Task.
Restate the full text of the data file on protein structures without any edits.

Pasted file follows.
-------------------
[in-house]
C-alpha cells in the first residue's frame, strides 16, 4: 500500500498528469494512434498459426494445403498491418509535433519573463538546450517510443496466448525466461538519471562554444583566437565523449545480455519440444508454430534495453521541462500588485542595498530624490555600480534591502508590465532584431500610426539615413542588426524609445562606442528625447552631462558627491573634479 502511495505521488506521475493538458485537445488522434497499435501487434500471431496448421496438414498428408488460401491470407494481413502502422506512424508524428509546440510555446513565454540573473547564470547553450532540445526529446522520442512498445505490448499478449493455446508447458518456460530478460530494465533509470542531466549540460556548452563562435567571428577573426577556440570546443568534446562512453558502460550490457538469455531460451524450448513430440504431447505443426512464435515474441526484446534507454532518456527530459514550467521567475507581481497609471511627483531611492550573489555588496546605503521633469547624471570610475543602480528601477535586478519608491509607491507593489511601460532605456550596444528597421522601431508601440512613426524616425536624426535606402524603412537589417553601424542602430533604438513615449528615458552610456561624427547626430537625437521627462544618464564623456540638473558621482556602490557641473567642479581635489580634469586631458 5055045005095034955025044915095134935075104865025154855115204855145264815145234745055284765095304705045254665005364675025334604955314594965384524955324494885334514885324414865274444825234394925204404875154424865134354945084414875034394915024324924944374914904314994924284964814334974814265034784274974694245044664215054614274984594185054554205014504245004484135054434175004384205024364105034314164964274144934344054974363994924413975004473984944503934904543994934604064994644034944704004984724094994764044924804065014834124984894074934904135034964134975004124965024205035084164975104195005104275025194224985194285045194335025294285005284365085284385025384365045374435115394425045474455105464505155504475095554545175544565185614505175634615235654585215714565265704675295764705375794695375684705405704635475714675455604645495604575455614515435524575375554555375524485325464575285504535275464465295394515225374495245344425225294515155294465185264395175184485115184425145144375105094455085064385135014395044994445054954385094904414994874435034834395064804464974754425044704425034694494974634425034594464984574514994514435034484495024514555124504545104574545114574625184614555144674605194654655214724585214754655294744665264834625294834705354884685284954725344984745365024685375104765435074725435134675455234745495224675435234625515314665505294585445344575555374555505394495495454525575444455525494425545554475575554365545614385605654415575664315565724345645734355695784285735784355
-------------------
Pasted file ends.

[in-house]
C-alpha cells in the first residue's frame, strides 16, 4: 500500500498528469494512434498459426494445403498491418509535433519573463538546450517510443496466448525466461538519471562554444583566437565523449545480455519440444508454430534495453521541462500588485542595498530624490555600480534591502508590465532584431500610426539615413542588426524609445562606442528625447552631462558627491573634479 502511495505521488506521475493538458485537445488522434497499435501487434500471431496448421496438414498428408488460401491470407494481413502502422506512424508524428509546440510555446513565454540573473547564470547553450532540445526529446522520442512498445505490448499478449493455446508447458518456460530478460530494465533509470542531466549540460556548452563562435567571428577573426577556440570546443568534446562512453558502460550490457538469455531460451524450448513430440504431447505443426512464435515474441526484446534507454532518456527530459514550467521567475507581481497609471511627483531611492550573489555588496546605503521633469547624471570610475543602480528601477535586478519608491509607491507593489511601460532605456550596444528597421522601431508601440512613426524616425536624426535606402524603412537589417553601424542602430533604438513615449528615458552610456561624427547626430537625437521627462544618464564623456540638473558621482556602490557641473567642479581635489580634469586631458 5055045005095034955025044915095134935075104865025154855115204855145264815145234745055284765095304705045254665005364675025334604955314594965384524955324494885334514885324414865274444825234394925204404875154424865134354945084414875034394915024324924944374914904314994924284964814334974814265034784274974694245044664215054614274984594185054554205014504245004484135054434175004384205024364105034314164964274144934344054974363994924413975004473984944503934904543994934604064994644034944704004984724094994764044924804065014834124984894074934904135034964134975004124965024205035084164975104195005104275025194224985194285045194335025294285005284365085284385025384365045374435115394425045474455105464505155504475095554545175544565185614505175634615235654585215714565265704675295764705375794695375684705405704635475714675455604645495604575455614515435524575375554555375524485325464575285504535275464465295394515225374495245344425225294515155294465185264395175184485115184425145144375105094455085064385135014395044994445054954385094904414994874435034834395064804464974754425044704425034694494974634425034594464984574514994514435034484495024514555124504545104574545114574625184614555144674605194654655214724585214754655294744665264834625294834705354884685284954725344984745365024685375104765435074725435134675455234745495224675435234625515314665505294585445344575555374555505394495495454525575444455525494425545554475575554365545614385605654415575664315565724345645734355695784285735784355